Being a Wannabe Writer ain’t the easiest way to make a living. Actually, if money wasn’t coming in from other places, My One and Only Squeeze and me would be living under an overpass, starving and freezing, and I wouldn’t have a place to plug in my laptop. But freezing and starving is not the worst thing about being a Wannabe Writer. The worst thing is absorbing all the criticism.
Don’t get me wrong. I appreciate criticism. Without it, I know I’ll never be anything but a Wannabe. And I think I can handle it, mostly, up to a point. Ever since they ate the apple, that’s what living is. You get it in bucketfuls every day from your conscience, from society, from the PC police. And it can do you bucketfuls of good.
When I was eighteen, I checked in to my first ship, a destroyer. I was an electronics technician, fresh out electronics school. My chief welcomed me, and for a week, he seemed pleased with how hard I worked. Then we went to sea, and I got seasick. I went from “Good Worker,” to a crude two-word term for a mammary gland on a male pig. The chief sent me mess cooking, which is navy for Beetle Bailey’s KP. There I scrubbed pots and pans, scrubbed bulkheads and overheads behind and above deep fat fryers, swabbed the deck. I came to work early and left last. Determination to NOT be a mammary gland on a male pig woke me in the morning, and put me to sleep in my cozy bunk every night. When I completed my stint in the galley, the head cook wrote “Best darned mess cook I’ve seen in my fifteen years.” See what I’m saying?
Shortly after starting to work on my second book, I fortuitously stumbled into C&C, Coffee and Critique, a marvelous and diverse group of writers. I brought in a piece one day about a navy pilot who had been the new guy in his squadron for a long time. Finally, another pilot was ordered in, and New Guy envisioned becoming Seasoned Old Guy. As it turned out, the new new guy was senior to New Guy, so New Guy retained the sobriquet. I set the story in the bar of an officer’s club in Japan. The way we do it at C&C, we read our five pages, double-spaced, twelve font, and then the critiquers have at your effort both verbally and with written comments on your pages. When it got to be Lou’s turn to speak, she said, “I gotta tell you. I’m not interested in this. It’s just another stupid men-drinking-in-a-bar story.” Which kind of set me back on heels a bit. Then she said, “Who are you writing this for?” Which is a half-ways good question for Wannabe’s to ask now and then. And if you look around, you will see there are a lot of females in the writing business these days. Hire an editor for your work, ninety percent of the time it will be a female. Submit your work to a critique house such as Clarion, Blue Ink, or Kirkus, most of their reviewers are female. At least the one’s I’ve encountered have been. I consider Lou’s input to be the best piece of writing advice I have ever received. So see, the Wannabe isn’t a thin-skinned whiner, at least not in his own mind.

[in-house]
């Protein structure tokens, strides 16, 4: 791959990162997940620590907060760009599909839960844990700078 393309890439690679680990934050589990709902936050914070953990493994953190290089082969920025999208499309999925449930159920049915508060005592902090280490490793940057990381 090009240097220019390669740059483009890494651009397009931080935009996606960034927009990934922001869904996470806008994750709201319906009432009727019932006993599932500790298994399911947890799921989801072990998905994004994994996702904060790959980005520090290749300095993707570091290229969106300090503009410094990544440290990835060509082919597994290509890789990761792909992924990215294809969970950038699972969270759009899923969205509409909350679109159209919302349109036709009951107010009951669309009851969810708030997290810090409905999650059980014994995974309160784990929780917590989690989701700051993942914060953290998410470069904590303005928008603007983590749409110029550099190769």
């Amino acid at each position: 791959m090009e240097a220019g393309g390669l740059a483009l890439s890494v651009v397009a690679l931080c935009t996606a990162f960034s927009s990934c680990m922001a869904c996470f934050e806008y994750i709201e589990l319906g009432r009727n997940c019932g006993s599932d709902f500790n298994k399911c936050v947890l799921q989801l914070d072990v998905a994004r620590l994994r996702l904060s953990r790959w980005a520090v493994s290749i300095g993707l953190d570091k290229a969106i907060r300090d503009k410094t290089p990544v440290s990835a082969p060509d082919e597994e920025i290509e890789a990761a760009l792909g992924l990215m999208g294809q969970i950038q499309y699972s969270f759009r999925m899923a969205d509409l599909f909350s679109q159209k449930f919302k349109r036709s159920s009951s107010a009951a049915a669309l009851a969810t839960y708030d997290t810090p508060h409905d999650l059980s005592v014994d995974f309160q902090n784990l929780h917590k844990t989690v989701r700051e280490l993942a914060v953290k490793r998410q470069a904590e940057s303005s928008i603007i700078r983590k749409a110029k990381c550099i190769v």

After I submitted The Happy Life of Preston Katt to the three review houses mentioned above. I received two favorable and a luke warm (from Kirkus). Kirkus, in my opinion, is the toughest grader. Then I submitted Katt to a “Best Self-published Book Contest.” I got the results a couple of days ago. On the cover, the judge gave me 5 out of 5 points. “Nice cover, nice exterior package.” But on the words between the cover, I got 2 out of 5. She wrote she didn’t like that kind of book.
Well okay, with reviewers and contest judges, it’s a crap shoot. I get it. But once in a while, it just gets a bit … crappy.
But then, I got reviews on The Junior Officer Bunkroom. From the same three review houses. And! And all three were favorable.
Here’s an excerpt from the Kirkus review: “While Zerr skillfully weaves military details such as the career trajectory of a military professional and uncelebrated hours of boredom throughout the novel, the true brilliance of the book are his depictions of the complexity of war and the ideology that sends young men into battle.”
Picture if you will, please, the curmudgeonly-old-poop-septuagenarian-Wannabe writer sitting in front of his 21 inch iMac with a two terabyte fusion drive reading the Kirkus review. Picture if you will, please, his trifocals sliding to a stop atop the word “Brilliance.” Picture the Wannabe’s Adam’s apple bob. Picture a big fat tear bubble up in his left eye until it spills over the lid and cascades down the wrinkles like a great grandkid’s Slinky down the steps to the basement.
For a full and amazing seventeen seconds, being a Wannabe Writer was glorious.
Here’s a link: https://www.kirkusreviews.com/book-reviews/j-j-zerr/the-junior-officer-bunkroom/
Now picture the levitating Wannabe Writer settle back to earth.